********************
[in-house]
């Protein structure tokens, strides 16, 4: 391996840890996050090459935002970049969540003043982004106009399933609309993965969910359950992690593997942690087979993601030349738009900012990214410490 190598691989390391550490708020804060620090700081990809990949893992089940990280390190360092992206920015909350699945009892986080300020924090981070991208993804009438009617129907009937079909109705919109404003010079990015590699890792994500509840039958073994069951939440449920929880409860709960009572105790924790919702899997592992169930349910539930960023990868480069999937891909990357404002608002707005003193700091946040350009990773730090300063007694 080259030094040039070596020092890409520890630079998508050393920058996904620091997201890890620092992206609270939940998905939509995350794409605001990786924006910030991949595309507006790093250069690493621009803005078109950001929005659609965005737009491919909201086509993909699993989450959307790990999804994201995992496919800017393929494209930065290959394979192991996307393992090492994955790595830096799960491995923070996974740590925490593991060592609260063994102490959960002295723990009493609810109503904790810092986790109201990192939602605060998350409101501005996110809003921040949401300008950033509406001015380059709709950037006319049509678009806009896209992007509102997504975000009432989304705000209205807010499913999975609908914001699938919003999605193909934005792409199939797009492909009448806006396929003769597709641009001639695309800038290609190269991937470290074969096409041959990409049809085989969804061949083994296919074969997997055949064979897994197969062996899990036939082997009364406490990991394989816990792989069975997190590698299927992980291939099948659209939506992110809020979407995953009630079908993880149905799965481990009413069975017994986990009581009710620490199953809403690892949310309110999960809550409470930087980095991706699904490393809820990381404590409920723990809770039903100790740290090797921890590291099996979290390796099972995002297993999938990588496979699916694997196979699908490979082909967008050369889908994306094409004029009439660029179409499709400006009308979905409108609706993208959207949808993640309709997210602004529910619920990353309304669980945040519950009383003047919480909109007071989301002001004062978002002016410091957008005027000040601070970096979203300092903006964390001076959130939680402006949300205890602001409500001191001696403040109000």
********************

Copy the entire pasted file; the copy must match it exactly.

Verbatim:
[in-house]
């Protein structure tokens, strides 16, 4: 391996840890996050090459935002970049969540003043982004106009399933609309993965969910359950992690593997942690087979993601030349738009900012990214410490 190598691989390391550490708020804060620090700081990809990949893992089940990280390190360092992206920015909350699945009892986080300020924090981070991208993804009438009617129907009937079909109705919109404003010079990015590699890792994500509840039958073994069951939440449920929880409860709960009572105790924790919702899997592992169930349910539930960023990868480069999937891909990357404002608002707005003193700091946040350009990773730090300063007694 080259030094040039070596020092890409520890630079998508050393920058996904620091997201890890620092992206609270939940998905939509995350794409605001990786924006910030991949595309507006790093250069690493621009803005078109950001929005659609965005737009491919909201086509993909699993989450959307790990999804994201995992496919800017393929494209930065290959394979192991996307393992090492994955790595830096799960491995923070996974740590925490593991060592609260063994102490959960002295723990009493609810109503904790810092986790109201990192939602605060998350409101501005996110809003921040949401300008950033509406001015380059709709950037006319049509678009806009896209992007509102997504975000009432989304705000209205807010499913999975609908914001699938919003999605193909934005792409199939797009492909009448806006396929003769597709641009001639695309800038290609190269991937470290074969096409041959990409049809085989969804061949083994296919074969997997055949064979897994197969062996899990036939082997009364406490990991394989816990792989069975997190590698299927992980291939099948659209939506992110809020979407995953009630079908993880149905799965481990009413069975017994986990009581009710620490199953809403690892949310309110999960809550409470930087980095991706699904490393809820990381404590409920723990809770039903100790740290090797921890590291099996979290390796099972995002297993999938990588496979699916694997196979699908490979082909967008050369889908994306094409004029009439660029179409499709400006009308979905409108609706993208959207949808993640309709997210602004529910619920990353309304669980945040519950009383003047919480909109007071989301002001004062978002002016410091957008005027000040601070970096979203300092903006964390001076959130939680402006949300205890602001409500001191001696403040109000």